28 July 1960 Korabl-Sputnik Program: Vostok. Launch Site: Baikonur . Launch Vehicle: Vostok 8K72. FAILURE: At ignition one of the combustion chambers in strapon Block B or G burned through. The strapon separated from the core at 17 seconds into the flight and the launch vehicle exploded at 28.5 seconds.

First attempted flight of the Vostok 1K manned spacecraft prototype. Dogs Chaika and Lisichka perished in the explosion of the rocket.

19 August 1960 Korabl-Sputnik 2 Program: Vostok. Launch Site: Baikonur . Launch Vehicle: Vostok 8K72. Mass: 1,440 kg. Perigee: 281 km. Apogee: 340 km. Inclination: 64.6 deg. Duration: 1.09 days.

The Soviet Union launched its second unmanned test of the Vostok spacecraft, the Korabl Sputnik II, or Sputnik V. The spacecraft carried two dogs, Strelka and Belka, in addition to a gray rabbit, rats, mice, flies, plants, fungi, microscopic water plants, and seeds. Electrodes attached to the dogs and linked with the spacecraft communications system, which included a television camera, enabled Soviet scientists to check the animals' hearts, blood pressure, breathing, and actions during the trip. After the spacecraft reentered and landed safely the next day, the animals and biological specimens were reported to be in good condition.
Officially: Development of systems ensuring man's life functions and safety in flight and his return to Earth.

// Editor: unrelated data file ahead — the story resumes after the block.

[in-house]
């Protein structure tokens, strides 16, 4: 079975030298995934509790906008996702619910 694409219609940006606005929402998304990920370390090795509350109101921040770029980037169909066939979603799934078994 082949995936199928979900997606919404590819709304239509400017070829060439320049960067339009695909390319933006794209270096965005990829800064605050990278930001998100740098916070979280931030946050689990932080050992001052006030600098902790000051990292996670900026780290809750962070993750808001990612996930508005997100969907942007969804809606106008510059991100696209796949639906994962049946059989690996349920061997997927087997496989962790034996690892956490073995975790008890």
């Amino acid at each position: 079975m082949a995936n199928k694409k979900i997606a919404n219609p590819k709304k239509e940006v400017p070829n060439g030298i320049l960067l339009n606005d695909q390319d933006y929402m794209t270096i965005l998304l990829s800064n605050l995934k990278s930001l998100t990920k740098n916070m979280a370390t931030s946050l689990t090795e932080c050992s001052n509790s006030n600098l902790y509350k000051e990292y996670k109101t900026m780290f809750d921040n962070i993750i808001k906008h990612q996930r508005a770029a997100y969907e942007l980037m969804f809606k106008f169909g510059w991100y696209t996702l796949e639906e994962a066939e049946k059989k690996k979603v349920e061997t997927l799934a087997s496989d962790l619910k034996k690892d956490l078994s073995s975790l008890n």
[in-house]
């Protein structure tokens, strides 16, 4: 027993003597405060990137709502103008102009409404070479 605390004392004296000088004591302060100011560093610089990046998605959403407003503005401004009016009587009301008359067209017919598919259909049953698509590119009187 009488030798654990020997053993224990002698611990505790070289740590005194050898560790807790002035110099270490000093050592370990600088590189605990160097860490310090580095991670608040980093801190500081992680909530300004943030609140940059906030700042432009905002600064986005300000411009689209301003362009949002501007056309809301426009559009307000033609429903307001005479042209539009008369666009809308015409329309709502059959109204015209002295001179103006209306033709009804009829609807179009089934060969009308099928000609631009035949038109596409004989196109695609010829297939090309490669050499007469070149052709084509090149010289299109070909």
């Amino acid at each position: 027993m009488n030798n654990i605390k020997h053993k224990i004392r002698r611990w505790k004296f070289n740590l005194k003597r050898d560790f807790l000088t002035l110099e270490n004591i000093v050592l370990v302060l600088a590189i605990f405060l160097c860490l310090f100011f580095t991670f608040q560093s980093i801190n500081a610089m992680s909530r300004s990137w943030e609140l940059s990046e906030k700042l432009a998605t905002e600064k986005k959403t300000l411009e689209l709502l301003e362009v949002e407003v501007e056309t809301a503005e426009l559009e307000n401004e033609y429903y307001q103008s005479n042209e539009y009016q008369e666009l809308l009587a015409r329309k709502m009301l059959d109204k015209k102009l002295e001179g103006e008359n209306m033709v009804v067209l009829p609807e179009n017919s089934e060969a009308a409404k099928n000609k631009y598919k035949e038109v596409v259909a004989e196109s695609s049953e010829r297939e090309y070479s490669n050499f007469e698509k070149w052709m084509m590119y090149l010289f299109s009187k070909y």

01 December 1960 Korabl-Sputnik 3 Program: Vostok. Launch Site: Baikonur . Launch Vehicle: Vostok 8K72. Mass: 4,563 kg. Perigee: 123 km. Apogee: 269 km. Inclination: 65.0 deg. Duration: 0.99 days.

The Soviet Union launched its third spaceship satellite, Korabl Sputnik III, or Sputnik VI. The spacecraft, similar to those launched on May 15 and August 19, carried the dogs Pcheka and Mushka in addition to other animals, insects, and plants. Deorbited December 2, 1960 7:15 GMT. Burned up on reentry due to steep entry angle (retrofire engine did not shut off on schedule and burned to fuel depletion).
Officially: Medical and biological research under space flight conditions.
Officially: Medical and biological research under space flight conditions.

22 December 1960 Korabl-Sputnik Program: Vostok. Launch Site: Baikonur . Launch Vehicle: Vostok 8K72K. FAILURE: The third stage engine RO-7 failed just after ignifition, 425 seconds in to flight.

Unable to reach orbital velocity, the Vostok prototype separated while the third stage was still firing. While the ejection seat failed to operate, the capsule did make a hard landing in severe winter conditons in Siberia. It was recovered after some time, and the dogs Kometa and Shutka were alive. As a result of this flight the ejection seat was developed with a heat shield designed to protect the pilot in the event of a launch vehicle failure up to shut down of the first stage.

08 February 1963 Further construction of Vostok spacecraft approved.

Decree 24 'On the Manufacture of 'Vostok' Objects --manufacture of Vostok spacecraft in 1963' was issued.

21 March 1963 Vostok launch plans in 1963.

Central Committee of the Communist Party and Council of Soviet Ministers Decree 'On preparation of proposals on launches of Vostok spacecraft' was issued.

13 April 1963 Vostok plans in 1963.

Decree 'On plans for Vostok launches in 1963' was issued.


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Last update 12 March 2001.